Special Correspondent

Say no need to worry on compensation, rehabilitation

Organisations release status report on traffic

Report prepared by Centre for Public Policy Research

KOCHI: Several professional, commercial and social organisations have formed a joint platform to voice concern about the move to reduce the width of national highways from 45 metres to 30 metres.

The organisations, including Kerala Management Association, Confederation of Indian Industry, Confederation of Real Estate Developers Association of India (Credai), Kerala Chamber of Commerce and Industry and The Indus Entrepreneurs (TIE) Kerala have urged the State government to retain the width at a minimum of 45 metres.

At a joint press conference here on Tuesday, representatives of the organisations released a study report which focused on the need for a 45-metre highway. The report was prepared by the Centre for Public Policy Research (CPPR), using the data collected from government and other authentic sources.

The consortium of organisations sought to allay fears on the compensation and rehabilitation. The National Highways Authority of India was understood to have decided to pay a compensation exceeding double the market value in deserving cases and an official declaration was awaited, according to them.

‘Misinformation'

The total number of dwellings affected by the land acquisition is about 11,000 and the total number of persons directly affected is 50,000, according to a study. Misinformation on the number of people being affected was being circulated by certain quarters to thwart the widening, they said.

It is estimated that around 8.5 lakh persons use the National Highways in Kerala every day. Due to deteriorating road conditions, huge losses on account of loss of man hours, fuel, maintenance and wear and tear of vehicles are being incurred. An estimated Rs.7.5 crore could be saved a day, the report said.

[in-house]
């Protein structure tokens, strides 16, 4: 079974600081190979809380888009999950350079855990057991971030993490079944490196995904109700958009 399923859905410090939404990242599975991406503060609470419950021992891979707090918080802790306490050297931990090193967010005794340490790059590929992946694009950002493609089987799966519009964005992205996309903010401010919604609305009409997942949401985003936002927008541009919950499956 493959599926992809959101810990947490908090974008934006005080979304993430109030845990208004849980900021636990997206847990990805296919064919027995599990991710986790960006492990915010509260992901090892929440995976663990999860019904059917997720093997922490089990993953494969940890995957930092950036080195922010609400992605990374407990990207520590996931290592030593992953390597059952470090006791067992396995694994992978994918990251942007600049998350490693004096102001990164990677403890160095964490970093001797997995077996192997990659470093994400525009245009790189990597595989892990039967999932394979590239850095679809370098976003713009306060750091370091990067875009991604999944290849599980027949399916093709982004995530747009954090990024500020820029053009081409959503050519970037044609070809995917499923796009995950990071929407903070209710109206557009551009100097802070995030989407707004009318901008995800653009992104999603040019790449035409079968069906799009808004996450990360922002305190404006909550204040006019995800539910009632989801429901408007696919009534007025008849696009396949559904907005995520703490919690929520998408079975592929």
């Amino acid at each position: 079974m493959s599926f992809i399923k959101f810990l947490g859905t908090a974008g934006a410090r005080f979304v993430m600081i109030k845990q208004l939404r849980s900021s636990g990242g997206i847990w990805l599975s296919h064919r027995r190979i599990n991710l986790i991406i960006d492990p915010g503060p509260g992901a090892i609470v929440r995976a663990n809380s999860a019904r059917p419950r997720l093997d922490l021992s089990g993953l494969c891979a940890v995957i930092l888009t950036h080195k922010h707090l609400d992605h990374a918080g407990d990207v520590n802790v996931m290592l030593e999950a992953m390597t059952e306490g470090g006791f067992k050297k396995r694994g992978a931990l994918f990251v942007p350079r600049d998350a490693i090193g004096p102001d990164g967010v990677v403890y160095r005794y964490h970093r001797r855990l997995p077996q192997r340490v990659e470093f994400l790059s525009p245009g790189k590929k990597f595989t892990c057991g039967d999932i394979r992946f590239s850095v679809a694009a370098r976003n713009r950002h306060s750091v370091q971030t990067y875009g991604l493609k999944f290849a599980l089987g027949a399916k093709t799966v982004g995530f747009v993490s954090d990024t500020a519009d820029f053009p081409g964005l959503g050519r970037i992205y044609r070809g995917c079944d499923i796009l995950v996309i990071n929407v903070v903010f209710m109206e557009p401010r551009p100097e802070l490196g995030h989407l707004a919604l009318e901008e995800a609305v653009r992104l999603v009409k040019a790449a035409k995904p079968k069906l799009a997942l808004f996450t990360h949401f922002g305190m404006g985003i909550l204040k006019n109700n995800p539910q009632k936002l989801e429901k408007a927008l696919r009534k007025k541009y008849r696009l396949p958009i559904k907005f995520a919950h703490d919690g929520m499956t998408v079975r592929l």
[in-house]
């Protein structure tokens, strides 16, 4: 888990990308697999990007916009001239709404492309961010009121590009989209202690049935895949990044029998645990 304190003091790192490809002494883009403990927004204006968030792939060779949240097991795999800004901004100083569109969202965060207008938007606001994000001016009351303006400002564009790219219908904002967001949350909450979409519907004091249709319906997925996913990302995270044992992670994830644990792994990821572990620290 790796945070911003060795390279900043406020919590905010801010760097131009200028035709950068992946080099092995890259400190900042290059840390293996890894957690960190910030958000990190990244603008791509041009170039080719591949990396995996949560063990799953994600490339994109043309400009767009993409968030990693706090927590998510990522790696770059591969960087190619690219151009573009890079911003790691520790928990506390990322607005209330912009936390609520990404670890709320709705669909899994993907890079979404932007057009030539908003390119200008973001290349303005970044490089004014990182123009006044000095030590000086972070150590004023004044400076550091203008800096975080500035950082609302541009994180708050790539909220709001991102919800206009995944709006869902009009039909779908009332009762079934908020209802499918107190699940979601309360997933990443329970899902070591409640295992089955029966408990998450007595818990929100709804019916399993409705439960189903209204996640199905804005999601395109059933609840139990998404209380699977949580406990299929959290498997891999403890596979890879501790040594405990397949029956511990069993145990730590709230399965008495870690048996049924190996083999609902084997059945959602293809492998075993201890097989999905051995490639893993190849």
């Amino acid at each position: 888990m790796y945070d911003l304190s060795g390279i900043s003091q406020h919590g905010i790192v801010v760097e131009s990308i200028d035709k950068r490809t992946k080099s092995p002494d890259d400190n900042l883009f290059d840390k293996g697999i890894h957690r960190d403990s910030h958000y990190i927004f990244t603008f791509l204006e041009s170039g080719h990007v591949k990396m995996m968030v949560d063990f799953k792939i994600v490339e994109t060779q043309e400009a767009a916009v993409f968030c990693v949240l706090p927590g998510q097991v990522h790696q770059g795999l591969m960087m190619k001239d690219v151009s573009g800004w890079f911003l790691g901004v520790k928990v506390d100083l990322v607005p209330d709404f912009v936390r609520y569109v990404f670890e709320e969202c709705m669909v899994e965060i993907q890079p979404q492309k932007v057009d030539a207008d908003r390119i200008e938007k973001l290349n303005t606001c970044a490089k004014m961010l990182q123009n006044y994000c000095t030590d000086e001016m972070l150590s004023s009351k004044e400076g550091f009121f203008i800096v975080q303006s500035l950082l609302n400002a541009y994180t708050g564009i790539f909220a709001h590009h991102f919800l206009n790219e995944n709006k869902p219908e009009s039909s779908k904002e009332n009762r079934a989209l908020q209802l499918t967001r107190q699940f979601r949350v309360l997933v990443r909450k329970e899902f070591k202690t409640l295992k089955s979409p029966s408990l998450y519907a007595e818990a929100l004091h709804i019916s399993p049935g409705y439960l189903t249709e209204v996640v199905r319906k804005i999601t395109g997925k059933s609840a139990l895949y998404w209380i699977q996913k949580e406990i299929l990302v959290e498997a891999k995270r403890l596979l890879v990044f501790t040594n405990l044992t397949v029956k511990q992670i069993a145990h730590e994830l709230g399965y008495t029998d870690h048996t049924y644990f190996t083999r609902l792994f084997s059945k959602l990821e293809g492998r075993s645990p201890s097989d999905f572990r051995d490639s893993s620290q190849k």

In order to handle the traffic of a large number of fast-moving vehicles, apart from the main carriage way, the service roads, pedestrian pathways, road shoulders are essential. The present road network is experiencing traffic levels higher than the road capacity.

Research shows that the traffic volume will exceed capacity levels by nearly three times in 10 years time and about six times in 20 years. Every day, Kerala witnesses an average of 11 accidental deaths and 120 grievous injuries.

The vehicle-to-population ratio in Kerala is 1:6 as compared to the national average of 1:25. If the national average of vehicle density is 30 per sq km, it is 175 per sq km in Kerala. Also, Kerala was the second largest consumer of second-hand cars in India, after Gujarat, the report pointed out.

Those who addressed the press conference included Najeeb Zacharia, president Credai, Kochi, P.C. Cyriac, chairman, Cochin Stock Exchange Limited, Jayathilakan, president, KMA, K.M. Abdulla, chairman, Kerala Chamber of Commerce and Industry, Shivdas Menon, member, TIE Kerala and Alex Thomas, member, CII Kerala.

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